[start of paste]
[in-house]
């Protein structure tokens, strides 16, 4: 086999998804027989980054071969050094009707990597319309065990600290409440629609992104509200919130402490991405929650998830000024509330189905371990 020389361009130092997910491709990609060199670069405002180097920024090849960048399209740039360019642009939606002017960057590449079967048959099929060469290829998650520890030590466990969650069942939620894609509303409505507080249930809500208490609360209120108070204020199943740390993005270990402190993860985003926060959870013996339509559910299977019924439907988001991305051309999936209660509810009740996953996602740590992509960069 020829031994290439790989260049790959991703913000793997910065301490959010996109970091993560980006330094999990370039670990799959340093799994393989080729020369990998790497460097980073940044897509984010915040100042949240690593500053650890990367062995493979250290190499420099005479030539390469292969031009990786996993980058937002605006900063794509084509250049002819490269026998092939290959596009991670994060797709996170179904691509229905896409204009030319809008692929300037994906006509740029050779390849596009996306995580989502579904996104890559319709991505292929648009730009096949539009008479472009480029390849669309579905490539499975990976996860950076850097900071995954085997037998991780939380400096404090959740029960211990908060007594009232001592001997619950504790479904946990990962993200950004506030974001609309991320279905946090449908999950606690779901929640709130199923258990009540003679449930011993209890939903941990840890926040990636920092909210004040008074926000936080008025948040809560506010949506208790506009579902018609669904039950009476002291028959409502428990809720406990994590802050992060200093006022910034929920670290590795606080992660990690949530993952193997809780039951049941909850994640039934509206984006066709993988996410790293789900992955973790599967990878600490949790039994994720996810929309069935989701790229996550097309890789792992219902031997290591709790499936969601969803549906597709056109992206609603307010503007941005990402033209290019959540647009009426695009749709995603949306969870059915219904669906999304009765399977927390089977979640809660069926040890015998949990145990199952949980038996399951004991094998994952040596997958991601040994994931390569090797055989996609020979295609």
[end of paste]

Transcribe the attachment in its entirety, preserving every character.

[in-house]
């Protein structure tokens, strides 16, 4: 086999998804027989980054071969050094009707990597319309065990600290409440629609992104509200919130402490991405929650998830000024509330189905371990 020389361009130092997910491709990609060199670069405002180097920024090849960048399209740039360019642009939606002017960057590449079967048959099929060469290829998650520890030590466990969650069942939620894609509303409505507080249930809500208490609360209120108070204020199943740390993005270990402190993860985003926060959870013996339509559910299977019924439907988001991305051309999936209660509810009740996953996602740590992509960069 020829031994290439790989260049790959991703913000793997910065301490959010996109970091993560980006330094999990370039670990799959340093799994393989080729020369990998790497460097980073940044897509984010915040100042949240690593500053650890990367062995493979250290190499420099005479030539390469292969031009990786996993980058937002605006900063794509084509250049002819490269026998092939290959596009991670994060797709996170179904691509229905896409204009030319809008692929300037994906006509740029050779390849596009996306995580989502579904996104890559319709991505292929648009730009096949539009008479472009480029390849669309579905490539499975990976996860950076850097900071995954085997037998991780939380400096404090959740029960211990908060007594009232001592001997619950504790479904946990990962993200950004506030974001609309991320279905946090449908999950606690779901929640709130199923258990009540003679449930011993209890939903941990840890926040990636920092909210004040008074926000936080008025948040809560506010949506208790506009579902018609669904039950009476002291028959409502428990809720406990994590802050992060200093006022910034929920670290590795606080992660990690949530993952193997809780039951049941909850994640039934509206984006066709993988996410790293789900992955973790599967990878600490949790039994994720996810929309069935989701790229996550097309890789792992219902031997290591709790499936969601969803549906597709056109992206609603307010503007941005990402033209290019959540647009009426695009749709995603949306969870059915219904669906999304009765399977927390089977979640809660069926040890015998949990145990199952949980038996399951004991094998994952040596997958991601040994994931390569090797055989996609020979295609």